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Broadcasting news, tips, and troubleshooting on networking technologies.




S4 - Super Simple Storage Service: One-ups Amazon's AWS S3

The Super Simple Storage Service (S4) is a new innovation in cloud storage. Our advanced write-only storage provides the highest security, lowest cost, and simplest management available.

Read all about it at S4 - Super Simple Storage Service.


cwebbot407-408 (cws) are active now.

Cisco ASA/PIX Equal Cost Load Balancing (ECLB) Routing

With an active/standby pair of Cisco ASA/PIX firewalls, feeding into two Internet edge routers with limited bandwidth over two separate DIA (Direct Internet Access) circuits, the firewalls can be configured to do Equal Cost Load Balancing (ECLB) as known on the Cisco PIX or Equal Cost Multiple Path (ECMP) on the ASA with the default route so both routers and circuits are used.

If HSRP is protecting the default gateway to the routers and the firewall uses static routing to the standby VIP (virtual IP) address, only one of the two routers would actually be used.  Some routers support GLBP (Global Load Balancing Protocol) to make the VIP active/active on both routers, but GLBP responds to ARP (Address Resolution Protocol) requests by using alternating between multiple virtual MAC addresses in the responses.  GLBP would not yield load balancing with a single firewall of a redundant active/standby pair since the firewall would only receive and use one of the virtual MAC addresses.  You would think GLPB might be an option with active/active firewalls, but the chance of both firewalls getting the same MAC address and funnelling all traffic through a single router is high with the default round-robin algorithm and with other devices using the same GLBP VIP in the VLAN.

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Restricted Active Directory Accounts with Cisco VPN 3000 Concentrator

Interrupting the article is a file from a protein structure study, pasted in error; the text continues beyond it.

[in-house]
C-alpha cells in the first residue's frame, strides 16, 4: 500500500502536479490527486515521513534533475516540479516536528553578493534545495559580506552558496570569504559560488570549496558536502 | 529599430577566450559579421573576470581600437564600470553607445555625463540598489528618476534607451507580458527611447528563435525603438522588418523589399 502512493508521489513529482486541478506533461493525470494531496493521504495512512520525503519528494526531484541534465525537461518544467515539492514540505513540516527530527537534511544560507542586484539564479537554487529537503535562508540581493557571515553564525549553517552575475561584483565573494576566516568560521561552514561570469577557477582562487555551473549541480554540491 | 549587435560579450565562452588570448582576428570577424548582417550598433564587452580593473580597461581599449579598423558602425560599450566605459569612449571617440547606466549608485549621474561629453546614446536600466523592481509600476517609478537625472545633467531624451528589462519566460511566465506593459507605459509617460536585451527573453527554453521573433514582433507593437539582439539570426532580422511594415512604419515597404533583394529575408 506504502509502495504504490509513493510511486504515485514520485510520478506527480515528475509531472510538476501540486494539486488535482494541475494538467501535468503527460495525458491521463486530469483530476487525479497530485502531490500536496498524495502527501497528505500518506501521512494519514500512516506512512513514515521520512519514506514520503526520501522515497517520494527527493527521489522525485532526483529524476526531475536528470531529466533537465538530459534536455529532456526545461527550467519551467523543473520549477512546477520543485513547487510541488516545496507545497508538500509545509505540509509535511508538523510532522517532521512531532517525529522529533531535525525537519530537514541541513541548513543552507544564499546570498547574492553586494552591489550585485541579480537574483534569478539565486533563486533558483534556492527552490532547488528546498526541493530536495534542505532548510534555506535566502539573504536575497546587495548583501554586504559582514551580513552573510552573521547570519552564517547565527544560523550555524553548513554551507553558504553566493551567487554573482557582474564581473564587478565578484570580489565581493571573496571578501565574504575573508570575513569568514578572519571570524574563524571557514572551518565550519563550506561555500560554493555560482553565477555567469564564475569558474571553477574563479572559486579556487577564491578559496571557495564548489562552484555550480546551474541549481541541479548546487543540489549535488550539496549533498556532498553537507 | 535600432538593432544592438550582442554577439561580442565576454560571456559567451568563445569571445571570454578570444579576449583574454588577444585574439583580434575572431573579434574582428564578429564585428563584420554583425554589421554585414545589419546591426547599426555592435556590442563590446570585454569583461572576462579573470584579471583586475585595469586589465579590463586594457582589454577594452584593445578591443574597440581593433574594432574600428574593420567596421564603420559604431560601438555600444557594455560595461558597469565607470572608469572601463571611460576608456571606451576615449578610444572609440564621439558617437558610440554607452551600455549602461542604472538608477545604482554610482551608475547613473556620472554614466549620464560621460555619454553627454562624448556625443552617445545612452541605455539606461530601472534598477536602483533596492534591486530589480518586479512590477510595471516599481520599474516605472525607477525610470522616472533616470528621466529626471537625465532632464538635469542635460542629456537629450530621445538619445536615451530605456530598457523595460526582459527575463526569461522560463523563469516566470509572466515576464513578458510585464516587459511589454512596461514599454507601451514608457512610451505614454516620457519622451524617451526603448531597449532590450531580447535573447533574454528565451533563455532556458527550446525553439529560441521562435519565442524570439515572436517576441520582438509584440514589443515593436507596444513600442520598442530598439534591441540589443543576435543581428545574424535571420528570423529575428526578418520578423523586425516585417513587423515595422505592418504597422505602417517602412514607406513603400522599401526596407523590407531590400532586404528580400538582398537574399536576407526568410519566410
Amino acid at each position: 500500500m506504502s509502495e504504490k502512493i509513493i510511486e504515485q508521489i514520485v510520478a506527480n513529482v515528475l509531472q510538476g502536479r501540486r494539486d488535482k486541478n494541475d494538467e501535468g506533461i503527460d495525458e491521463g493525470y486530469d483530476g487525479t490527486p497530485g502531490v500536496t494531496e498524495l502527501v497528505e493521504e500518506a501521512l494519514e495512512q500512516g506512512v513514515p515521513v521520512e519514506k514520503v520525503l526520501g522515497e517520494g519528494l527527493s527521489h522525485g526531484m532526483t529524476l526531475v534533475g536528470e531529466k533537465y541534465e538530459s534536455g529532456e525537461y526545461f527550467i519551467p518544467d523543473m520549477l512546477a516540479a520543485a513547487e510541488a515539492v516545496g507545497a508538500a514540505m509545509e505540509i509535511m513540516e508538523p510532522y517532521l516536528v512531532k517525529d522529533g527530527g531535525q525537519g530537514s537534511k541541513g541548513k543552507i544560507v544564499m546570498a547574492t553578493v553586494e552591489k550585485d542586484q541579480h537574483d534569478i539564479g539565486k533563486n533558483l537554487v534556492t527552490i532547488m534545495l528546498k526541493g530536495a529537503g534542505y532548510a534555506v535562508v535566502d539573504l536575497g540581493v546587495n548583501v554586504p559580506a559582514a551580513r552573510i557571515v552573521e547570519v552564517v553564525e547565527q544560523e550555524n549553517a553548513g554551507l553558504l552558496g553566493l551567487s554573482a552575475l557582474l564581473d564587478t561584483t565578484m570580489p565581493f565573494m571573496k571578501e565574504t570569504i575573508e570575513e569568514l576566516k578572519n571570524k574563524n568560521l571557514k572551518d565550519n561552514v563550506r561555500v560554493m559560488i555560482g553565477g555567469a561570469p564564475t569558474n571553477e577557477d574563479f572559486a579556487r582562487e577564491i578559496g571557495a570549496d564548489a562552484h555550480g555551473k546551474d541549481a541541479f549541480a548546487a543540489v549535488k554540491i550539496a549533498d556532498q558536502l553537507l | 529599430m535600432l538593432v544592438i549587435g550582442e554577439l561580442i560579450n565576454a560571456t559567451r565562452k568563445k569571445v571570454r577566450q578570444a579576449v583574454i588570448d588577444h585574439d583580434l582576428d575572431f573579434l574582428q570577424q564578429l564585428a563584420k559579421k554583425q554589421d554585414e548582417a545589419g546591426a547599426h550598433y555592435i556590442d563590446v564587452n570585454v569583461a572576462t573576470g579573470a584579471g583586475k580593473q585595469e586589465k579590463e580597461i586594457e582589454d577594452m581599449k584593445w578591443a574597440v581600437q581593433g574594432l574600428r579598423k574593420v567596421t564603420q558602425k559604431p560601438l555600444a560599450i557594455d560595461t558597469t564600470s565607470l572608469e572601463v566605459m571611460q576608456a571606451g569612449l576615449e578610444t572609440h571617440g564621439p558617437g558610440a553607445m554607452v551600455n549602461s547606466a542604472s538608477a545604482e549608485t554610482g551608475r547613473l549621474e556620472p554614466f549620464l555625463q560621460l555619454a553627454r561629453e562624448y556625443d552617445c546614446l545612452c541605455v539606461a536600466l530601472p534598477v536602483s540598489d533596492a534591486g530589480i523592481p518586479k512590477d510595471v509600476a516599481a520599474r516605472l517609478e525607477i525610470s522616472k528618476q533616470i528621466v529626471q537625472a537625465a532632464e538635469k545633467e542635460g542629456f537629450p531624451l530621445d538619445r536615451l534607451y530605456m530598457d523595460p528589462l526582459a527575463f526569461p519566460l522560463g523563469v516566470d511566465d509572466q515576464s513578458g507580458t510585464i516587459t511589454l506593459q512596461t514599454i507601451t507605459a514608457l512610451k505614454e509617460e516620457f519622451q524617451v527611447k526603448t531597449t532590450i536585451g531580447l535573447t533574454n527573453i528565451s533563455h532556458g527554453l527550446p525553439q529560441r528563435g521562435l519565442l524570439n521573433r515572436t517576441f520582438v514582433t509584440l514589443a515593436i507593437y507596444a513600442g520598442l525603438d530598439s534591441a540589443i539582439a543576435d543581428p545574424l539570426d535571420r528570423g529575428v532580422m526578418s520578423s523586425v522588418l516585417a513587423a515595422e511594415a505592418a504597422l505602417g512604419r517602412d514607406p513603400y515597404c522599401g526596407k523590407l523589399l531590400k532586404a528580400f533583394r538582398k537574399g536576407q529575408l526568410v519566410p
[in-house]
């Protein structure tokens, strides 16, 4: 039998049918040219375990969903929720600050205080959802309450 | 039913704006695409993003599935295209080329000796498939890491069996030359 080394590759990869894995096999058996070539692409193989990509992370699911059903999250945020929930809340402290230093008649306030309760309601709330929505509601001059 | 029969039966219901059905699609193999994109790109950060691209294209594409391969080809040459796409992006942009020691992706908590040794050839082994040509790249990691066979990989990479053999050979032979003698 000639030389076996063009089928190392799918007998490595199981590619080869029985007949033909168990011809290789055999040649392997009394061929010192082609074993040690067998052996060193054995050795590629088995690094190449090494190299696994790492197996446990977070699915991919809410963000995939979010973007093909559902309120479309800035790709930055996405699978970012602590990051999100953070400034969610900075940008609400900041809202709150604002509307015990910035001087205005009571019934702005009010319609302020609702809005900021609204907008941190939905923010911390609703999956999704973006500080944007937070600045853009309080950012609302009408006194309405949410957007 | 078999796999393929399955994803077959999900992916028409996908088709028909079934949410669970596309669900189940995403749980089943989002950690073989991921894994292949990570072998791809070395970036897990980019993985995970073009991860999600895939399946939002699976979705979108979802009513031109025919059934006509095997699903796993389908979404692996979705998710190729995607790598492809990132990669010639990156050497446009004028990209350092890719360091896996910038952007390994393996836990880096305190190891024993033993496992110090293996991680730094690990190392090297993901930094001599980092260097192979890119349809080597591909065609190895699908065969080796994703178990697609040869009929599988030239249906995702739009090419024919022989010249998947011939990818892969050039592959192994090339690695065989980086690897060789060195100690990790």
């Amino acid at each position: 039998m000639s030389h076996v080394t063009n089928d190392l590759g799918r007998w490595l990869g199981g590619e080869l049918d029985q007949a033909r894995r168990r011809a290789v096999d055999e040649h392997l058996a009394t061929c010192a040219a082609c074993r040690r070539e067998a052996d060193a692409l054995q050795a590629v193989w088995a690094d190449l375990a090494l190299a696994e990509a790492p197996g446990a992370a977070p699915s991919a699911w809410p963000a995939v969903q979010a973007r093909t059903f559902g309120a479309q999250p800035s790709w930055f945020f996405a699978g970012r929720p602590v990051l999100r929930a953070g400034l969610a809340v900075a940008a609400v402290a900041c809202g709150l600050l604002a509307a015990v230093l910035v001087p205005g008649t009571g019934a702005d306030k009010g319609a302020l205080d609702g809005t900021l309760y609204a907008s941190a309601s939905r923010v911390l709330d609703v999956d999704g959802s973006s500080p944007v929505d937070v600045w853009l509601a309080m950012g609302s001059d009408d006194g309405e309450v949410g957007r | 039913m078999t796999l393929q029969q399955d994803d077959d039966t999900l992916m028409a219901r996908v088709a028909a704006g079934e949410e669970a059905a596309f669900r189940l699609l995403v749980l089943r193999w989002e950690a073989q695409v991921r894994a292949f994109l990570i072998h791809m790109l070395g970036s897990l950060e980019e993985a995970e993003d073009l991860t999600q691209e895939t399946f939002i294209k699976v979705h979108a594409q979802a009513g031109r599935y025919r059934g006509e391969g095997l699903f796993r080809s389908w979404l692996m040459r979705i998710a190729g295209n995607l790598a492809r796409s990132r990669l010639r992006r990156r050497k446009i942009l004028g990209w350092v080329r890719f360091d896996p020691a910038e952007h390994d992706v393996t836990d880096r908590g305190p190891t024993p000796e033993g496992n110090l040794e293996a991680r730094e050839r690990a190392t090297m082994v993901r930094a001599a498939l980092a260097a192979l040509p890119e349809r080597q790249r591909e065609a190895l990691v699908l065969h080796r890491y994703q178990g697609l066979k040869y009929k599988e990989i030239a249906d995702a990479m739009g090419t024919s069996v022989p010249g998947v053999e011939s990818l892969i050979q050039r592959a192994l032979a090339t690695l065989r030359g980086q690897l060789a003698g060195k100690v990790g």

Let’s pretend the couple of hours spent troubleshooting why an otherwise valid Microsoft Windows Active Directory (2003) account wouldn’t authenticate to a Cisco VPN 3000 Concentrator never happened.   The VPN 3000 Concentrator log showed the IKE/167 event below which only hints to a username or password issue, and it definitely didn’t seem like there should be any issue with the username (triple-checked) nor the password (quadruple-checked).

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ICS comes with Cisco VPN compatibility [finally]

After upgrading my Xoom WiFi from Google’s Androide Honeycomb tablet OS to Ice Cream Sandwich 4.0.3 (ICS IML77), a functional Cisco-compatible VPN no longer eludes me.  I’ve got Cisco VPN3005s deployed — yes, they are EOL (end of life) — and read in the past how the 3005 would never work with Android.

My intial attempt of VPN with ICS looked promising, but was short-lived.  After quickly configuring an IPSec/PSK connection with the IPSec Identifier left at default which reads “not used”, I connected to the Base Group with a default IPSec group password set.  I saw from logs that ICS was trying to connect to connect to the VPNC_Base_Group which turns out to be the internal name of the Base Group, but then I’d get a user password error associated with the group name.

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The gloomy side of Clouds

With all the infatuation (and mostly well-deserved I will add) to Cloud computing, a gloomy side of Clouds — no pun is safe here — is on the horizon.  When troubleshooting networking issues, source IP addresses often need to be tracked down to their rightful (and/or abusive) owner. 

Enter the Cloud, and now you’re chasing source IPs that come and go as quickly as a cloud dissipates on a hot day.  Forget DNS reverse lookups, as you’ll gain no additional knowledge that what you already had from a whois with

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